Graham Reid | | 1 min read
Since this 2007 doco was filmed of the White Stripes tour across Canada (with interesting digressions of shows done on the fly), Jack White has peeled off into other areas of interest: Dead Weather, Raconteurs, the movie It Might Get Loud, more production (tantalisingly with early rocker Wanda Jackson) . . .
Drummer Meg -- his former wife whom he here again refers to as his sister, keeping that mystique going -- has been much more quiet . . . and in fact her "quiet" nature becomes a briefly tetchy point in an interesting incident in Emmett Malloy's footage.
But given that Jack and Meg approved all this, that incident and the tears later may not be quite as revealing as they first appear.
But as a tour doco goes this is certainly closer to Wilco's Ashes of American Flags than Madonna's dishonest Truth or Dare, although the slipping between stage, back-stage, interviews and travelling through Canada's vast landscape can be frustratingly focus-shifting.
It is beautifully shot (sometimes in crisp b'n'white) and its best moments include the noisy shows but also a digression to an Inuit community where they swap songs with the locals. It is at its most up-close and interesting when they play for some kids in a rec centre, in a bowling alley, on the back of a boat, in a bus, in a local hall . . .
When the volume goes down -- and Meg speaks so low she gets subtitles -- the interest goes up and in these too-brief situations they come off as charming, curious about where they are and Meg reveals a rare ability, she seems to be able to smoke and sleep simultaneously. She remains inscrutable.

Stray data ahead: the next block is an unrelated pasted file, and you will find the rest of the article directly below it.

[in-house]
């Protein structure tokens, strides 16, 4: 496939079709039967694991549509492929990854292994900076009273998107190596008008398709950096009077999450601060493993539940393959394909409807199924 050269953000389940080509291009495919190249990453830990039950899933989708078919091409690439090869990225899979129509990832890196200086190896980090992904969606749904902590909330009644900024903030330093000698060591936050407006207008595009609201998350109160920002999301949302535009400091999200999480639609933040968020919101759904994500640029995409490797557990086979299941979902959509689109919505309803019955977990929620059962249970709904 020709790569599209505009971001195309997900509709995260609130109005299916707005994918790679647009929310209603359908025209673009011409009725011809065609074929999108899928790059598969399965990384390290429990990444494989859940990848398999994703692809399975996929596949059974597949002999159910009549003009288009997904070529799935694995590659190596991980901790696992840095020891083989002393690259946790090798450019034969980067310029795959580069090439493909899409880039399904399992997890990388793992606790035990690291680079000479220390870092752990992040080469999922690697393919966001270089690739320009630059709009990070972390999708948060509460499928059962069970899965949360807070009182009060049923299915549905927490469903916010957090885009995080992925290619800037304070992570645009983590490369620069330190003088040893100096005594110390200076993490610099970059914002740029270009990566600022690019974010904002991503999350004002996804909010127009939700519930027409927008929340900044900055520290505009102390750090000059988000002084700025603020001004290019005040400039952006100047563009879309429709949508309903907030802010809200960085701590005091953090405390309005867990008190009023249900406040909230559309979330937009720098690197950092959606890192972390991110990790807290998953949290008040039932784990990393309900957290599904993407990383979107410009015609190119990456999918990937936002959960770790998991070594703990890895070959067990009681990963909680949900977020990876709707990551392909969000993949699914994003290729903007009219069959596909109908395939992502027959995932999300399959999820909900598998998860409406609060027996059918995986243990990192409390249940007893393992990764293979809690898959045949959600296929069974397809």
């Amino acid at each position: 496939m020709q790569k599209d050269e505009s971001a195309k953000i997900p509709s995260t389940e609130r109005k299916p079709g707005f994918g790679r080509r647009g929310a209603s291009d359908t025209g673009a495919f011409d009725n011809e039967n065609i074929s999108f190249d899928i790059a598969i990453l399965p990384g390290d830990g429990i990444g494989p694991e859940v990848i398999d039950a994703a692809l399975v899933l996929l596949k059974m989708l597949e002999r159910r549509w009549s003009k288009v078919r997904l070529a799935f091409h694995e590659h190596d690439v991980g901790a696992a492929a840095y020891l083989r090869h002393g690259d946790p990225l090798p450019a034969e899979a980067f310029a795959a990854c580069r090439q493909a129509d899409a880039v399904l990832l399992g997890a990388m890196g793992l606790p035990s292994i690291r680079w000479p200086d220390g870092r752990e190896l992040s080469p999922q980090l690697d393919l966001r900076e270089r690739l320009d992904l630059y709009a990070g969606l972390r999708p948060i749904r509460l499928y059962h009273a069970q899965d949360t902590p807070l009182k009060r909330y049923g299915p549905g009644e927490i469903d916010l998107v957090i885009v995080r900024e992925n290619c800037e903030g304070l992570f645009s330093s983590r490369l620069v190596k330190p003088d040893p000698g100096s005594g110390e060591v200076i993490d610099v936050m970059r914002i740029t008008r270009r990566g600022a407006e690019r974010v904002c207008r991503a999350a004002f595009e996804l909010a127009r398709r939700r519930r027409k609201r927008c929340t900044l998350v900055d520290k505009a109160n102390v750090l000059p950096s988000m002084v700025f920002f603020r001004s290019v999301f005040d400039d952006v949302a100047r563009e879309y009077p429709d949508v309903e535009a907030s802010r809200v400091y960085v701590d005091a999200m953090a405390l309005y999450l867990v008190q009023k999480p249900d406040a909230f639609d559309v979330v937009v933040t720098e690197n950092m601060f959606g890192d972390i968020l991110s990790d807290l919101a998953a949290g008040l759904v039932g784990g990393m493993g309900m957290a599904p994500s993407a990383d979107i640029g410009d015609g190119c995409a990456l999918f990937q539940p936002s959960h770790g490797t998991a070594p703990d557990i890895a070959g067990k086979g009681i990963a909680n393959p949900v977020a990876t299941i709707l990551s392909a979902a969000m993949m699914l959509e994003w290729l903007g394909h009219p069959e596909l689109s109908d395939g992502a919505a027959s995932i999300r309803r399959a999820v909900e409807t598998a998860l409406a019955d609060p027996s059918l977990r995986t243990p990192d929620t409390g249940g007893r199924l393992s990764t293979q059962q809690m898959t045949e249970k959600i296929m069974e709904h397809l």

The accompanying CD is collated from these shows and is something of a rowdy greatest hits set which opens with them coming on stage to the sound of a bagpipe troupe then unleashing the full Led Zepp fury of power chords and Plant-like yelp on Let's Shake Hands before ticking off highlights and ending with the riffery of Seven Nation Army -- as sung back to the band by the audience.
It is a long overdue live album by this duo which delivers fury and sensitivity ( We Are Gonna be Friends) in equal measure. Pity more of the folk and blues songs from the DVD didn't make it onto it.
Given Jack's other interests it may just be that this document -- which comes in an expanded version with an LP, a single and a 200 page booklet of photos for the real fans -- is a full stop on the White Stripes.
My money says it isn't however, it is just another milestone along the way of a very interesting journey.